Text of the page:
Our second encounter with Juan Luis Guerra in four months (in chart time, not blog time!) sees a total transformation in approach, content, and even form. Where "Mi PC" was a tongue-in-cheek deconstruction of the brave new computerized frontiers of the late 90s delivered as a whirling merengue, "Palomita Blanca" is an uber-classicist romantic love song delivered as an ornate bachata. They both came from the same album, the 1998 Ni Es Lo Mismo Ni Es Igual (it's neither the same nor equal), one of the hyperliterate, restlessly innovative singer-songwriter's best-selling albums across his multiple fanbases.
The song's title has been used over and over again in popular (and folkloric, and classical) Spanish-language music: the "little white dove" invoked is a traditional Spanish and Latin-American image of purity, hope, and love. Guerra begs the dove to carry his message to a sundered love: "Tell her that the nights have not been quiet / They've talked of love and haven't gone / Tell her that I love her and miss her / That I haven't forgotten and that I've suffered." The harmonies suffusing this chorus are as crystal-saccharine as in the country-rock/soft-rock prime of the Anglophone 1970s (or maybe I'm forcing an association with the café's soundtrack of Pure Prairie League and John Denver leaking through my earbuds as I write this), creating a gorgeous romantic bed for the extravagant neediness of Guerra's lyric.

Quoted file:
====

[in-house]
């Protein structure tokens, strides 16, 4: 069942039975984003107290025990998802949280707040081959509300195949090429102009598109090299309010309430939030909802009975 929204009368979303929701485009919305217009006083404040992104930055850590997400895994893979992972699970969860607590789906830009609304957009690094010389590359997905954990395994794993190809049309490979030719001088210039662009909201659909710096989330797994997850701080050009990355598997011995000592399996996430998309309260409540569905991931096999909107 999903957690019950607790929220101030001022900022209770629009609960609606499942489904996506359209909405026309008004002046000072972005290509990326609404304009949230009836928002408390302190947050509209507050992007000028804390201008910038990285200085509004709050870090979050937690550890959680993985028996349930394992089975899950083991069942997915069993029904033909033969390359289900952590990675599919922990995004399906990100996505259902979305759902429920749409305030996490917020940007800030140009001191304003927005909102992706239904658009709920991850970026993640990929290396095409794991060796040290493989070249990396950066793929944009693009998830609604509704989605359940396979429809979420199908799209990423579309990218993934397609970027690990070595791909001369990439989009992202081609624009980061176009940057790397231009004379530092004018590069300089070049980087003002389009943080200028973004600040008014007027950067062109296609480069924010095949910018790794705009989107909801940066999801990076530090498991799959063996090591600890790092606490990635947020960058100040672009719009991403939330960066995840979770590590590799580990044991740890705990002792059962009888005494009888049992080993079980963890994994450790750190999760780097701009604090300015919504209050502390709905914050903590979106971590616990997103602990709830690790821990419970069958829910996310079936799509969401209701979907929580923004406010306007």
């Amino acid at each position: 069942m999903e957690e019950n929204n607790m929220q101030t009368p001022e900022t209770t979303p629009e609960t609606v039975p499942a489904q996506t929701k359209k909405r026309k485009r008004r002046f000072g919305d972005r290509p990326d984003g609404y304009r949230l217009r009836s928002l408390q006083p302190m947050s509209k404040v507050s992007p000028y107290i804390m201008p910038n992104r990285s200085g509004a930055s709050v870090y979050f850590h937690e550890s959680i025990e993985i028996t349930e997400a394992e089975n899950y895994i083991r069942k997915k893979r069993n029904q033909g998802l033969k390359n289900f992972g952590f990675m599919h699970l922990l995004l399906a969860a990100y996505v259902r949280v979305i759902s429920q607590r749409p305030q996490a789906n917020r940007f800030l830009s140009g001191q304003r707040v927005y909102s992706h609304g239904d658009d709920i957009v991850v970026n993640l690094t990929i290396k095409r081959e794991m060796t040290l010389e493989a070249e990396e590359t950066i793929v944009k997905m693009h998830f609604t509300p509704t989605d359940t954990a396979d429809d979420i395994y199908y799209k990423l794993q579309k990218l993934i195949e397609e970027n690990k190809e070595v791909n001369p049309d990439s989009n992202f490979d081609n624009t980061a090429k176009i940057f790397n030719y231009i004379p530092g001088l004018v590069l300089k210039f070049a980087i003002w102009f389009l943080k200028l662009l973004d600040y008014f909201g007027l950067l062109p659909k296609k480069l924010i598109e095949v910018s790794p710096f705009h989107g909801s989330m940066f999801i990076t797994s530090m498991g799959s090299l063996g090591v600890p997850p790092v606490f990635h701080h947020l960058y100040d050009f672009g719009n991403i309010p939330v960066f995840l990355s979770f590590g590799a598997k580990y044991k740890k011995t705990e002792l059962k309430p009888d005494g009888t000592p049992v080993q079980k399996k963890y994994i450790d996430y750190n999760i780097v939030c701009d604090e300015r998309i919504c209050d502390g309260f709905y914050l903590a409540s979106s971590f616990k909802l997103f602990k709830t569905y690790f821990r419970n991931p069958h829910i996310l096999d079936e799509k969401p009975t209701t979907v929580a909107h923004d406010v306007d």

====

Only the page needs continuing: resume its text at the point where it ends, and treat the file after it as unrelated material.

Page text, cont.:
Since it's missing the complicating irony of his earlier appearances on this travelogue, it would be tempting to call "Palomita Blanca" a lesser work, but pop doesn't work that way. It became his signature love song, the song that even people who wouldn't normally care for his intellectual games and political grandstanding will happily sing along with, the sugar pill (including very traditional gender roles) to make the rest of his more modernist, idea-heavy discography go down more easily. He was always able to pull out something this uncomplicatedly beautiful; that he hadn't before — or that it hadn't been so successful before — is one more element of his skeptical relationship with the pop stardom thrust upon him.